Liam Ferney Reviews Kate Lilley and Pam Brown

By | 30 August 2018

These returns are one of the book’s minor pleasures. For instance, a scene is established (‘high on cleanskin / & cynar’), the poet tacks on an idea’s breeze, in this case a reflection on Giorgio Agamben, turns again, musing, coincidentally, on Lilley (‘burglary / looks like a good idea / if I read Kate Lilley’) and philosophical pondering (‘happiness / seems / to happen accidentally’) before eventually declaring, ‘we finished / the wine’.

Though for all her talk of Agamben and philosophy, click here for what we do isn’t highfalutin. Some of the books best moments are its jokes:

‘thanks very mush’
                begins my email
          to the proofs editor

Or the thumbs Brown gleefully pokes in pretension’s eyes when commenting on some essays she is reading:

I’d say ‘second last’ 
			  rather than ‘penultimate’
 	   maybe ‘brokered’ or, even, ‘supervised’
				       for ‘proctored’
	(context depending)

			  (when did ‘proctoring’ begin?)

Brown sifts out odds and sods from life’s swarm of krill. Extracting these pieces, weighing them for inclusion, making decisions on their preservation. This is interest and importance being made. The lunches, letters, quips, ideas, headlines, correspondence with friends are, as she says in a section of ‘Left wondering’, ‘my attention’s / creaky scatterings assemble.’

But this isn’t just a book about life amongst a certain inner-Western Sydney caste. It probes questions of poetry’s place in the world and its utility. We are accustomed to the idea that poetry is the least popular, the most marginal, of art forms. Shrinking funding buckets, publishing lists and bookshop shelf space attest to this, but, in the age of social media, where the written word remains omnipresent, clever wordplay and memorable coinages are as central to the culture as they have ever been. At its best, this opens up an immense new playground for poets to goof around in and is a potential gateway for new readers. At its worst, it trivialises and reduces. Mememakers stripmine Frank O’Hara’s beguiling love poem for Vincent Warren in search of likes, retweets and upvotes. The end result:

having a coke with you
	    goes round & round
		    the internet
	 the very end

(‘A mockery’)

The fragments we are left with quickly lose their varnish, becoming as prosaic as a bestselling guide to corporate management. Poets like Rupi Kaur co-opt social media’s brevity, assemble pat inspo (‘you / are your own / soul mate’ to quote a poem in its entirety) and shift upwards of a million units. But B-grade self-help with line breaks does not poetry make. Brown asks:

as the internet poet says
the first thing 
a poem
is communicability


Then what indeed? The reason we are drawn back to poetry is, in part, because of its complexity. Its resistance to communicability. The way it rewards re-readings, continually offering new interpretations, resisting the idea of a final definitive reading.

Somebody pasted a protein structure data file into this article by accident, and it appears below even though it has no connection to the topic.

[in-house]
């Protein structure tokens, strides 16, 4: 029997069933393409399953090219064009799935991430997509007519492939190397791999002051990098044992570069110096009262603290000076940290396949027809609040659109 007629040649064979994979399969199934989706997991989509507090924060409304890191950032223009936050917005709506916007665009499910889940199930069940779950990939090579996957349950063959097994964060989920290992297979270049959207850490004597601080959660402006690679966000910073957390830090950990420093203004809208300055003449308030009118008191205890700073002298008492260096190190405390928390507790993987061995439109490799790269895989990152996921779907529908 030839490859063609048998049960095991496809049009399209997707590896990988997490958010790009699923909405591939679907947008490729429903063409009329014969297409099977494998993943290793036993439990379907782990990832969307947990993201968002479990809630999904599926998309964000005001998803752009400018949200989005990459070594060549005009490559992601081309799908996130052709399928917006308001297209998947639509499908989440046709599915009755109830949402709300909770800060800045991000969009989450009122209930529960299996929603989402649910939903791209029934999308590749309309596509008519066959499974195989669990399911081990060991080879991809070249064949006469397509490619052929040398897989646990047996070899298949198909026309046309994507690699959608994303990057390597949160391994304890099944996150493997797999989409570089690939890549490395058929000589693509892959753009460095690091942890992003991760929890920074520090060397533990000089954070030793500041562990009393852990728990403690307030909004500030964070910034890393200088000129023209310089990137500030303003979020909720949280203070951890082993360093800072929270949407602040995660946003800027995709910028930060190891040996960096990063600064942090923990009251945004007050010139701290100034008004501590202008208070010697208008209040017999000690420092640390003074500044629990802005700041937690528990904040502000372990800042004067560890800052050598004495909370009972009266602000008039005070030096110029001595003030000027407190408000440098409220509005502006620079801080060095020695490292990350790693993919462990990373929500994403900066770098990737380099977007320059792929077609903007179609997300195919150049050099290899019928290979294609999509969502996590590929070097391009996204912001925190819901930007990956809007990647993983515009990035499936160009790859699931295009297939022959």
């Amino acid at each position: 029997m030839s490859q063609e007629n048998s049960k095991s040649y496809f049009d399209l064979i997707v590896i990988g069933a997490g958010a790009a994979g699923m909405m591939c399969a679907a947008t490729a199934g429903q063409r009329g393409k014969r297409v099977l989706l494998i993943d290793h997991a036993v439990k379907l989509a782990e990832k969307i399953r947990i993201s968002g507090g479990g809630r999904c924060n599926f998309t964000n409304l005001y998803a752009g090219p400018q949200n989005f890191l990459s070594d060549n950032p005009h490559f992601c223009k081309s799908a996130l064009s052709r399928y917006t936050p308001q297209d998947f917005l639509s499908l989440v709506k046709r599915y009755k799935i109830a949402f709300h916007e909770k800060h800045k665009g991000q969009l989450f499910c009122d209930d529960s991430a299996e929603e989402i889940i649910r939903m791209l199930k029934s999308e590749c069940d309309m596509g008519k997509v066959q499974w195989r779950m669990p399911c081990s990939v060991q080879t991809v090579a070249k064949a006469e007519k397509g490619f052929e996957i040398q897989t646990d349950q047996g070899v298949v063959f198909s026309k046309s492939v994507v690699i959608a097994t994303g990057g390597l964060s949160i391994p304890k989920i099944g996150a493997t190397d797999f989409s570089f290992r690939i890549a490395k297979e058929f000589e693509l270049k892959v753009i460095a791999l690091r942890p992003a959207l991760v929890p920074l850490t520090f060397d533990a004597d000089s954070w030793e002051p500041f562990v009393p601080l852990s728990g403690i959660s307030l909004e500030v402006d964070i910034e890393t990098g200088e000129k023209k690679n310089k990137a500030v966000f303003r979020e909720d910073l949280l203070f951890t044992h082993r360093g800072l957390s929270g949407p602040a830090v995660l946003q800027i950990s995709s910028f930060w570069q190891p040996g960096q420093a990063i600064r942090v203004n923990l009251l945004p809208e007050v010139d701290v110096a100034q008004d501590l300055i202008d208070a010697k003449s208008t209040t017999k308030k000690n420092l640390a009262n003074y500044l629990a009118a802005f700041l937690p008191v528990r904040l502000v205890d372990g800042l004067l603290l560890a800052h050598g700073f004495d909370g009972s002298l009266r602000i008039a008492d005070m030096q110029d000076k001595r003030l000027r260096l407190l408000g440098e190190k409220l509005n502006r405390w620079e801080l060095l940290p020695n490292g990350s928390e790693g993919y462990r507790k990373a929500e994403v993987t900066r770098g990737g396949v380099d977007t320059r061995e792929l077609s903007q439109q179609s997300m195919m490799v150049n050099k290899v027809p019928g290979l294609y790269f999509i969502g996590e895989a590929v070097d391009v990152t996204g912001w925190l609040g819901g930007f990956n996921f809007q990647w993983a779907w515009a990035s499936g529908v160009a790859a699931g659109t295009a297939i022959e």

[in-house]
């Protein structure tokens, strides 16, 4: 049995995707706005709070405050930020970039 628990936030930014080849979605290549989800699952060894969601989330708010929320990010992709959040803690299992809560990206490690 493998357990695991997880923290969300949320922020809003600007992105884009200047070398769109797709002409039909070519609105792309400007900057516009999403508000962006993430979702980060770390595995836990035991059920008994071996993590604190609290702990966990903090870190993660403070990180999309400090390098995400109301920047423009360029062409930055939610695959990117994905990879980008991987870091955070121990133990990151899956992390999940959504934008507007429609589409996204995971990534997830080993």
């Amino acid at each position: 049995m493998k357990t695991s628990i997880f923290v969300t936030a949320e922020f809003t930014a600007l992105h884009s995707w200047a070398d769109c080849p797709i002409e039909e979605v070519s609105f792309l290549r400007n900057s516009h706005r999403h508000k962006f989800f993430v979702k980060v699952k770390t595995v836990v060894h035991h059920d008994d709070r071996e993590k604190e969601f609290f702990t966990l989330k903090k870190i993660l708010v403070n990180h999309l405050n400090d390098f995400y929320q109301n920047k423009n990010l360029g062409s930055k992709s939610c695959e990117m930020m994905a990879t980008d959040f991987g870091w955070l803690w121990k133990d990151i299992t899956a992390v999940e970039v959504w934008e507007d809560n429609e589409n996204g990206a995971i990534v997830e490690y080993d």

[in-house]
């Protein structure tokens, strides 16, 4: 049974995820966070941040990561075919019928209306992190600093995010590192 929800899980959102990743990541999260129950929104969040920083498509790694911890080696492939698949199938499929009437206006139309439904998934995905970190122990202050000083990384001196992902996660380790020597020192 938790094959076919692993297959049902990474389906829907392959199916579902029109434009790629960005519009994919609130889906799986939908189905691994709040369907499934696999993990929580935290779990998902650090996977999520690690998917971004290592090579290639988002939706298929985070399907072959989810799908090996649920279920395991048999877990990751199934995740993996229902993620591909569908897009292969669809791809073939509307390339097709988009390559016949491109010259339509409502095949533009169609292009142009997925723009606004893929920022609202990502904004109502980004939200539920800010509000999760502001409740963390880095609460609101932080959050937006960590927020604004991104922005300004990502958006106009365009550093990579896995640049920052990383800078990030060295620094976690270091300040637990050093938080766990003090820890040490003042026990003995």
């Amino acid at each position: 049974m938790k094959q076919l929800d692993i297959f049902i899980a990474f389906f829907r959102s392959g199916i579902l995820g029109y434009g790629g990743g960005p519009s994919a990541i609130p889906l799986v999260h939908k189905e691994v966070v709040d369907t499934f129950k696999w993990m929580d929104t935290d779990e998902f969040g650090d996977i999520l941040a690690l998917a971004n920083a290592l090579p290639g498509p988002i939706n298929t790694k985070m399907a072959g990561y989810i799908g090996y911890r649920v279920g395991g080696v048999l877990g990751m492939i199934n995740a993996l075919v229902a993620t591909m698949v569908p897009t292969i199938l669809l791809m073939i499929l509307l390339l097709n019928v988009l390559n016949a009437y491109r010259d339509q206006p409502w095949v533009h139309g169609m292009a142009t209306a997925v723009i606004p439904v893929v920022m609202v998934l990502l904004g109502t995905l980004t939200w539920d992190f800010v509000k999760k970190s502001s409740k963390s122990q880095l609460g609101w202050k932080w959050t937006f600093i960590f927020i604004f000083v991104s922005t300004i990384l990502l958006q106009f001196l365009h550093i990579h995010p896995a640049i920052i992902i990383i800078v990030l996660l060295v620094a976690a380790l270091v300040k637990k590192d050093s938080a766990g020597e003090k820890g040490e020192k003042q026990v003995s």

The question remains, though, is this enough when ‘seventy percent of the coral / is dead’? Anxiety about a warming world has been part of the tapestry of Brown’s recent books. In this collection, tension emerges in the face of terrorism. A gruesome hit parade of recent terrorist atrocities that includes Westminster Bridge, Bangkok, Stockholm, Manchester, Idlib and Cairo concludes ‘mosul / baghdad / kabul /‘, reminding us how successful Western policies have been at inflaming fundamentalist violence. The fragment immediately following the list asks:

a list
like that
do any work?

The question has two meanings. Firstly, do the poetics work and secondly does the poem have any kind of political utility? The direct answer, at least to the second question, is no; but then poetry is hardly alone in its political impotence. All most think-pieces do is boost metrics to sell ads, yet their authors and readers consider them a valuable contribution to a public discourse. Poetically, though, the list’s structure foregrounds our complicity as well as highlighting the way in which these atrocities have come to wallpaper our lives, as omnipresent as the weather or consumerism.

So here we have two of Australia’s best poets (to be fair I don’t think its hyperbolic to say the world’s finest) making interest and importance in different ways and to different ends. Lilley, on the one hand, concerned with the construction of interest in an academic or forensic context, trying to use poetry, and everything that it connotes, to find a new way into understanding how things are actually depicted, and on the other, using poetry to make importance ensuring, for instance, that the abuse she documents is no only preserved as testimony but exists as a powerful warning (at least for this male poet) of the need for constant vigilance towards misogyny. In saying that, I’d still urge people to read the book because it is much more than simply poetry #metoo. Brown’s devotion to the making of interest is much more tactile, improvisational, an attempt to use poetry to track a mind’s wandering; while her pursuit of importance, the bits and pieces of an inner-Sydney life, should serve to remind us all that the world around us, as prosaic as it may seem, is gloriously rich in detail and in meaning. The end result is, for both books, poetry that makes it easier to live in this world.

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